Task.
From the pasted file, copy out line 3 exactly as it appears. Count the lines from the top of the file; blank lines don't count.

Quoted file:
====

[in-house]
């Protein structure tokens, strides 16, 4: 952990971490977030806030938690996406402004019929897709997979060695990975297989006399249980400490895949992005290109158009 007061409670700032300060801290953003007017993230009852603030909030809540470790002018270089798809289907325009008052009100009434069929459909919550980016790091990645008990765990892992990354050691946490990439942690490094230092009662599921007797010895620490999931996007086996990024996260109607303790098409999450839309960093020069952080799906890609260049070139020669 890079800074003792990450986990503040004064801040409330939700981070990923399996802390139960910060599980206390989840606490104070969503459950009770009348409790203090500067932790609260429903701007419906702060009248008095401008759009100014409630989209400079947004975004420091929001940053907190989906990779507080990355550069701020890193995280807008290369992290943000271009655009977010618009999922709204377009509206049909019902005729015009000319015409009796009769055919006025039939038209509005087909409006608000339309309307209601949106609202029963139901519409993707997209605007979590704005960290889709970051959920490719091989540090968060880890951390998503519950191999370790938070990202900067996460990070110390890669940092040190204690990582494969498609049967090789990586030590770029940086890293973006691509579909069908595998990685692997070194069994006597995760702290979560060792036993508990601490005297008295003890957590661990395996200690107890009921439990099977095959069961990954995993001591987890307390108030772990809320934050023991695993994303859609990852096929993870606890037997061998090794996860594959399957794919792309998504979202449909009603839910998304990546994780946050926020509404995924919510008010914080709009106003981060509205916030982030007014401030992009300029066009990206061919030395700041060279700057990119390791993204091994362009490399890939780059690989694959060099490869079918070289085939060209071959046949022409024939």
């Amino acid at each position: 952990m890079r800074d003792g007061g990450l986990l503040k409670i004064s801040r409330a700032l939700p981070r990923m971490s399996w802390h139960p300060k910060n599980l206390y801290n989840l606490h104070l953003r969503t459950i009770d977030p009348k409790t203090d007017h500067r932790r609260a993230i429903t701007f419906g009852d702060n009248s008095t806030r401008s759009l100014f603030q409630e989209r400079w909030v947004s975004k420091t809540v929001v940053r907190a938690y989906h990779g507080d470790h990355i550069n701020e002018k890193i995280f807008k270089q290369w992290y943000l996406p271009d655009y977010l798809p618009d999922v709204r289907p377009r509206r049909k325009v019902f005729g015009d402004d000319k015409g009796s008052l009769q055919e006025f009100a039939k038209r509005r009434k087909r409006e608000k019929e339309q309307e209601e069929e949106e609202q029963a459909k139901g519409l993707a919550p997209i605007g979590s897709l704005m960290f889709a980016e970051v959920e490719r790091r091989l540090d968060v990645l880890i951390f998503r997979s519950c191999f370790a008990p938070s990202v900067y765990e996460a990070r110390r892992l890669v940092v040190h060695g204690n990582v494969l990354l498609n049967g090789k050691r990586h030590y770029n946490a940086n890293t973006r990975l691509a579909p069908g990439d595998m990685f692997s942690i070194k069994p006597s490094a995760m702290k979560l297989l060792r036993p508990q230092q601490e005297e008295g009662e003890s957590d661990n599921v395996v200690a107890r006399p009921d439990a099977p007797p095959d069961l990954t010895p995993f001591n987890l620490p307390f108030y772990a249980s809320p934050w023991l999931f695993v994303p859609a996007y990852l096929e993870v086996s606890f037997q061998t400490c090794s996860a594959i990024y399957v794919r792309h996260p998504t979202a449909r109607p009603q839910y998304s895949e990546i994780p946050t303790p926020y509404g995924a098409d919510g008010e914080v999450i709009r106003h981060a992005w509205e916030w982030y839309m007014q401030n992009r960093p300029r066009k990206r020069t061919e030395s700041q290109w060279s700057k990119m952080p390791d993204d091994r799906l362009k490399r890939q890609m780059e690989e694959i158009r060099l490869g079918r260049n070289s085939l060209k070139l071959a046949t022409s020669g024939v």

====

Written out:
């Amino acid at each position: 952990m890079r800074d003792g007061g990450l986990l503040k409670i004064s801040r409330a700032l939700p981070r990923m971490s399996w802390h139960p300060k910060n599980l206390y801290n989840l606490h104070l953003r969503t459950i009770d977030p009348k409790t203090d007017h500067r932790r609260a993230i429903t701007f419906g009852d702060n009248s008095t806030r401008s759009l100014f603030q409630e989209r400079w909030v947004s975004k420091t809540v929001v940053r907190a938690y989906h990779g507080d470790h990355i550069n701020e002018k890193i995280f807008k270089q290369w992290y943000l996406p271009d655009y977010l798809p618009d999922v709204r289907p377009r509206r049909k325009v019902f005729g015009d402004d000319k015409g009796s008052l009769q055919e006025f009100a039939k038209r509005r009434k087909r409006e608000k019929e339309q309307e209601e069929e949106e609202q029963a459909k139901g519409l993707a919550p997209i605007g979590s897709l704005m960290f889709a980016e970051v959920e490719r790091r091989l540090d968060v990645l880890i951390f998503r997979s519950c191999f370790a008990p938070s990202v900067y765990e996460a990070r110390r892992l890669v940092v040190h060695g204690n990582v494969l990354l498609n049967g090789k050691r990586h030590y770029n946490a940086n890293t973006r990975l691509a579909p069908g990439d595998m990685f692997s942690i070194k069994p006597s490094a995760m702290k979560l297989l060792r036993p508990q230092q601490e005297e008295g009662e003890s957590d661990n599921v395996v200690a107890r006399p009921d439990a099977p007797p095959d069961l990954t010895p995993f001591n987890l620490p307390f108030y772990a249980s809320p934050w023991l999931f695993v994303p859609a996007y990852l096929e993870v086996s606890f037997q061998t400490c090794s996860a594959i990024y399957v794919r792309h996260p998504t979202a449909r109607p009603q839910y998304s895949e990546i994780p946050t303790p926020y509404g995924a098409d919510g008010e914080v999450i709009r106003h981060a992005w509205e916030w982030y839309m007014q401030n992009r960093p300029r066009k990206r020069t061919e030395s700041q290109w060279s700057k990119m952080p390791d993204d091994r799906l362009k490399r890939q890609m780059e690989e694959i158009r060099l490869g079918r260049n070289s085939l060209k070139l071959a046949t022409s020669g024939v």